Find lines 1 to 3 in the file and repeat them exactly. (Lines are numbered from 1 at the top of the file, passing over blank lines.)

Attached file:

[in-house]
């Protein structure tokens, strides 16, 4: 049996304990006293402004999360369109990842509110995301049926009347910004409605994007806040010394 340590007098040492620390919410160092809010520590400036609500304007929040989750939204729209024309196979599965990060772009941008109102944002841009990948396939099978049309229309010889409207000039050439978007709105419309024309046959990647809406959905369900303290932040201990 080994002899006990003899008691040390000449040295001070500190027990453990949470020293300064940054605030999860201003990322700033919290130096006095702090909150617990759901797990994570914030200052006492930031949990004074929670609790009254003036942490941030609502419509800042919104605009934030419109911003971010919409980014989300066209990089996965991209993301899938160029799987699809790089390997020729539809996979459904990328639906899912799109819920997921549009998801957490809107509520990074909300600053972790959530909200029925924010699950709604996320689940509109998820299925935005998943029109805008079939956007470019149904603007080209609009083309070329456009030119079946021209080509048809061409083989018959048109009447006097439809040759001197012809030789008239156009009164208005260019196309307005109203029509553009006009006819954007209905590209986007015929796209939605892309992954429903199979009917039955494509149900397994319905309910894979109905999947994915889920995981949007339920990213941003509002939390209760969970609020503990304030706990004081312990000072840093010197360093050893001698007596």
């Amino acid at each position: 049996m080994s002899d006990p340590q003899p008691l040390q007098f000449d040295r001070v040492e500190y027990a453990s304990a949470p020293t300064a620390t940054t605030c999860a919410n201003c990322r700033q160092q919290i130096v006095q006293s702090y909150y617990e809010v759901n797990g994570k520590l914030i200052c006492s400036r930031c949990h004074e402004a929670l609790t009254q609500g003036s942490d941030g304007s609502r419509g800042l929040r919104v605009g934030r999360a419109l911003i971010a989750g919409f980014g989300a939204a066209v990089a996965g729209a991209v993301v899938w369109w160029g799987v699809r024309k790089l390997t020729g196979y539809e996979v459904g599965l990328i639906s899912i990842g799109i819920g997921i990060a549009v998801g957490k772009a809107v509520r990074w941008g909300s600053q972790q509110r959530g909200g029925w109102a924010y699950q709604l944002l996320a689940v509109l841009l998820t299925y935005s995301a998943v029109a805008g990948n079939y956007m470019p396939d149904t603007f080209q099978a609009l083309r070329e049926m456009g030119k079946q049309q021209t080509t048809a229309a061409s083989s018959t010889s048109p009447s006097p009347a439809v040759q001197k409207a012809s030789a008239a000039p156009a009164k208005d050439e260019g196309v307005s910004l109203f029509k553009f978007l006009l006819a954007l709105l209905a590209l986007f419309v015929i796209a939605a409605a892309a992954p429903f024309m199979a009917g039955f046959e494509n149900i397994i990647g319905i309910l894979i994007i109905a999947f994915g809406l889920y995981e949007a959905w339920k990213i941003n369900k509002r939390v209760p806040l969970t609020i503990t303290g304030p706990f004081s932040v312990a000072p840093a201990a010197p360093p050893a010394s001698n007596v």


[in-house]
């Protein structure tokens, strides 16, 4: 049996304990006293402004999360369109990842509110995301049926009347910004409605994007806040010394 340590007098040492620390919410160092809010520590400036609500304007929040989750939204729209024309196979599965990060772009941008109102944002841009990948396939099978049309229309010889409207000039050439978007709105419309024309046959990647809406959905369900303290932040201990 080994002899006990003899008691040390000449040295001070500190027990453990949470020293300064940054605030999860201003990322700033919290130096006095702090909150617990759901797990994570914030200052006492930031949990004074929670609790009254003036942490941030609502419509800042919104605009934030419109911003971010919409980014989300066209990089996965991209993301899938160029799987699809790089390997020729539809996979459904990328639906899912799109819920997921549009998801957490809107509520990074909300600053972790959530909200029925924010699950709604996320689940509109998820299925935005998943029109805008079939956007470019149904603007080209609009083309070329456009030119079946021209080509048809061409083989018959048109009447006097439809040759001197012809030789008239156009009164208005260019196309307005109203029509553009006009006819954007209905590209986007015929796209939605892309992954429903199979009917039955494509149900397994319905309910894979109905999947994915889920995981949007339920990213941003509002939390209760969970609020503990304030706990004081312990000072840093010197360093050893001698007596």
């Amino acid at each position: 049996m080994s002899d006990p340590q003899p008691l040390q007098f000449d040295r001070v040492e500190y027990a453990s304990a949470p020293t300064a620390t940054t605030c999860a919410n201003c990322r700033q160092q919290i130096v006095q006293s702090y909150y617990e809010v759901n797990g994570k520590l914030i200052c006492s400036r930031c949990h004074e402004a929670l609790t009254q609500g003036s942490d941030g304007s609502r419509g800042l929040r919104v605009g934030r999360a419109l911003i971010a989750g919409f980014g989300a939204a066209v990089a996965g729209a991209v993301v899938w369109w160029g799987v699809r024309k790089l390997t020729g196979y539809e996979v459904g599965l990328i639906s899912i990842g799109i819920g997921i990060a549009v998801g957490k772009a809107v509520r990074w941008g909300s600053q972790q509110r959530g909200g029925w109102a924010y699950q709604l944002l996320a689940v509109l841009l998820t299925y935005s995301a998943v029109a805008g990948n079939y956007m470019p396939d149904t603007f080209q099978a609009l083309r070329e049926m456009g030119k079946q049309q021209t080509t048809a229309a061409s083989s018959t010889s048109p009447s006097p009347a439809v040759q001197k409207a012809s030789a008239a000039p156009a009164k208005d050439e260019g196309v307005s910004l109203f029509k553009f978007l006009l006819a954007l709105l209905a590209l986007f419309v015929i796209a939605a409605a892309a992954p429903f024309m199979a009917g039955f046959e494509n149900i397994i990647g319905i309910l894979i994007i109905a999947f994915g809406l889920y995981e949007a959905w339920k990213i941003n369900k509002r939390v209760p806040l969970t609020i503990t303290g304030p706990f004081s932040v312990a000072p840093a201990a010197p360093p050893a010394s001698n007596v």